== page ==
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Saddam deserves 'ultimate penalty': Bush
December 17, 2003 09:06 IST
United States President George W Bush has said that Saddam Hussein deserves 'the ultimate penalty'. But he added the punishment for the former Iraqi ruler will be decided by 'the citizens of Iraq'.
"I think he ought to receive the ultimate penalty... for what he has done to his people..." Bush said yesterday in an interview with ABC television.
"But that will be decided not by the president of the United States, but by the citizens of Iraq in one form or another," he said. "The Iraqis," he added "are capable of conducting the trial themselves."
"He is a torturer, a murderer, and they had rape rooms, and this is a disgusting tyrant who deserves justice, the ultimate justice," Bush said, according to excerpts of the interview released by ABC television.
The deposed Iraqi ruler was arrested on Saturday by US troops.
The agency's director George Tenet will decide who will interrogate him and what information they will seek, Rumsfeld told reporters on Tuesday.
Describing Saddam's relationship with his captors as 'resigned', the defence secretary said he was accorded the 'protections' of a prisoner of war but was not formally designated as such.
Rumsfeld also defended the release of a videotape of Saddam after his capture, saying Iraqis needed to see proof that the former dictator was 'off the street, out of commission'.
"He has been handled in a professional way," Rumsfeld said. "He has not been held up to public curiosity in any demeaning way by reasonable definitions of the Geneva Convention."
According to officials, intelligence agencies are trying to get information from Saddam about the remaining principals of his regime who may be playing a more direct role in running guerrilla operations in Iraq.
Some insurgents evidently kept Saddam informed about their activities 'on the chance that someday he might be able once again to be their patron', Brigadier General Martin Dempsey, commander of the 1st Armoured Division in Iraq, has said.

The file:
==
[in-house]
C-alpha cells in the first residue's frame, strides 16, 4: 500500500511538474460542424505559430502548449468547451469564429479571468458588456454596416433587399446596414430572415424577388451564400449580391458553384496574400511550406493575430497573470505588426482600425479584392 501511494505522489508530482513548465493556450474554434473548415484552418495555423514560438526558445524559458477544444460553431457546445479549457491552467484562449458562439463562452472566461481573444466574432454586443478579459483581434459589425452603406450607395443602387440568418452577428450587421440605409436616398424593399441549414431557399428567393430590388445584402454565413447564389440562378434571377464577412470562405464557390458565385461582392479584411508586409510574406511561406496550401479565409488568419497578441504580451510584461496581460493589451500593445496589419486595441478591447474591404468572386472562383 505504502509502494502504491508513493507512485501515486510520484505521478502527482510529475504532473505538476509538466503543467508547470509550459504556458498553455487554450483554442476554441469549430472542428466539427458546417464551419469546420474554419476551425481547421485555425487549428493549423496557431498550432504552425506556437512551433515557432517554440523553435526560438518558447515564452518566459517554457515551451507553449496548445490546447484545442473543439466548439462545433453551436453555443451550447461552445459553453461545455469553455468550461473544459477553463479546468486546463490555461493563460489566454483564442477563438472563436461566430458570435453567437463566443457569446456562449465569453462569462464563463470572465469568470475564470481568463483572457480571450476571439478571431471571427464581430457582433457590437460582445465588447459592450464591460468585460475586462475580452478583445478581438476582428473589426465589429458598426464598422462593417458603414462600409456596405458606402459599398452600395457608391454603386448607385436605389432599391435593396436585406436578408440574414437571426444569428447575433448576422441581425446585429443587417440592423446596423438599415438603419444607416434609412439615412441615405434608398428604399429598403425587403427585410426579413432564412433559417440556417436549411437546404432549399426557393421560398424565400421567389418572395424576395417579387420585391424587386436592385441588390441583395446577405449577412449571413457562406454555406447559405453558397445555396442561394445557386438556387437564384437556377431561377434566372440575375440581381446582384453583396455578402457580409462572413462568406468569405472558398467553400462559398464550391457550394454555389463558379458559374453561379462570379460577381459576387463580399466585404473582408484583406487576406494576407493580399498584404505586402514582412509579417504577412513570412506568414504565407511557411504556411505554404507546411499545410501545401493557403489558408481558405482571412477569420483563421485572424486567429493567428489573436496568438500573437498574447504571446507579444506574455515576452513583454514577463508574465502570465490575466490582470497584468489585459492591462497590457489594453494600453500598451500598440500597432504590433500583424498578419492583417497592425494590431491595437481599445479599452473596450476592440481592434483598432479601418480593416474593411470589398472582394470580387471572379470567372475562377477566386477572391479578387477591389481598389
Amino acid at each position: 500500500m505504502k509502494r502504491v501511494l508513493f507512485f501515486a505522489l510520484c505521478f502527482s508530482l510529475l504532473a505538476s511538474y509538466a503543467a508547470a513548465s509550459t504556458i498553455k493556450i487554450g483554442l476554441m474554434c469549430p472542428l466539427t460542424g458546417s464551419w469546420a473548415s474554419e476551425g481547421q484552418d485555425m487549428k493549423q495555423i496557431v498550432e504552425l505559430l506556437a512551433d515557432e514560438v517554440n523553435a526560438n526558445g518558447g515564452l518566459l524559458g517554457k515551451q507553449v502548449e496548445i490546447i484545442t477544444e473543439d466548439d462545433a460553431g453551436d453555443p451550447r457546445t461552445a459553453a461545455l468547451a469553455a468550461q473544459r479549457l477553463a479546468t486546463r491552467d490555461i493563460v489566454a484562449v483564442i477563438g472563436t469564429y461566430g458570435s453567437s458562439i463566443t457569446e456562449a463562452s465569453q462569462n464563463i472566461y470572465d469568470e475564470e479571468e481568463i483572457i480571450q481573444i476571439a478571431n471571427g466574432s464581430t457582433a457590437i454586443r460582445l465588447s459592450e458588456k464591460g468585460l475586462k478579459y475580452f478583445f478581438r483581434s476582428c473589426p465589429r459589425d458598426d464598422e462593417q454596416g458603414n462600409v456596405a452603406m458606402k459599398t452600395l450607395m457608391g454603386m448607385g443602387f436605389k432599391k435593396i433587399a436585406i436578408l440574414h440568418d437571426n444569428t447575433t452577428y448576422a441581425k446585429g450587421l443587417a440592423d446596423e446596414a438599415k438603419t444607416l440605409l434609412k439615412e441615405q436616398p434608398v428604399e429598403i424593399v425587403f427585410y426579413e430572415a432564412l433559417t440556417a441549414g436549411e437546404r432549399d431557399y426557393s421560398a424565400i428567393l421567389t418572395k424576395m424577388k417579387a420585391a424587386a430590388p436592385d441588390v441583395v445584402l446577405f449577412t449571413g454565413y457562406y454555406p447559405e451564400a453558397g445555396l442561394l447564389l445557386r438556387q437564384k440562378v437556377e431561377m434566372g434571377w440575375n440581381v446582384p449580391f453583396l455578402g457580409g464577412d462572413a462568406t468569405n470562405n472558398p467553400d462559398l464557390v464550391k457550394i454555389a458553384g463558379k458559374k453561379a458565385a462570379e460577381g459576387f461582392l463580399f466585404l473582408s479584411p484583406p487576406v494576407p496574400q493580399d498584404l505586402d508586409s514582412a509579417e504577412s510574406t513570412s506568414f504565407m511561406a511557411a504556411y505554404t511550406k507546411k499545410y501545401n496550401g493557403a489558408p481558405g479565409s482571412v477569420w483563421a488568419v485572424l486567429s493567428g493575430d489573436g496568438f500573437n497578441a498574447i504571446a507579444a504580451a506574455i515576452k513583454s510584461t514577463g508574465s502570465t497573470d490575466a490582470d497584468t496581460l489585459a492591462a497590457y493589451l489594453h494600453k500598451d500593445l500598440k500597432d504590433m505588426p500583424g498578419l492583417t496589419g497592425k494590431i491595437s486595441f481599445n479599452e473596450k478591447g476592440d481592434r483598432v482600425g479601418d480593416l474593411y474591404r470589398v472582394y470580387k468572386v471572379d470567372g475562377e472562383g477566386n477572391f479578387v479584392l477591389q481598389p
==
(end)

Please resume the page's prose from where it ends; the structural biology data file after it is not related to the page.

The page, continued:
Intelligence stemming from Saddam's capture has led to arrests of some of Saddam's supporters, among them a former Iraqi general, who provided money to the insurgents, a senior defence official has said.
Officials, however, said the interrogation effort itself has made little progress in gaining information as to whether Iraq had weapons of mass destruction or ties with the al Qaeda terror network. They described Saddam as 'compliant but unhelpful'.
But intelligence stemming from Saddam's capture has provided a clearer picture of the insurgents' operations. Some information came from Saddam's document-filled briefcase, found not far from where he was captured, said Brig Gen Mark Hertling, Assistant Commander of the 1st Armoured Division.
Additional details yielded by the capture include evidence that Saddam played a moral and financial role in the anti-US resistance, Hertling said.
"I'm sure he was giving some guidance to some key figures in this insurgency," Hertling said. "When you take down the mob boss, you don't know how much is going to come of it."
The extent of Saddam's knowledge of the insurgency is unclear. Intelligence officials say they believe he has been too worried about survival to serve as much more than an inspiration to the resistance.
Former members of Saddam's security forces are thought to comprise a significant portion of the armed resistance in Iraq.
Saddam's capture won't help US troops counter guerrillas who were never loyal to the former dictator, such as religious extremists and foreign fighters, Hertling said. Many of them have entered Iraq since the invasion.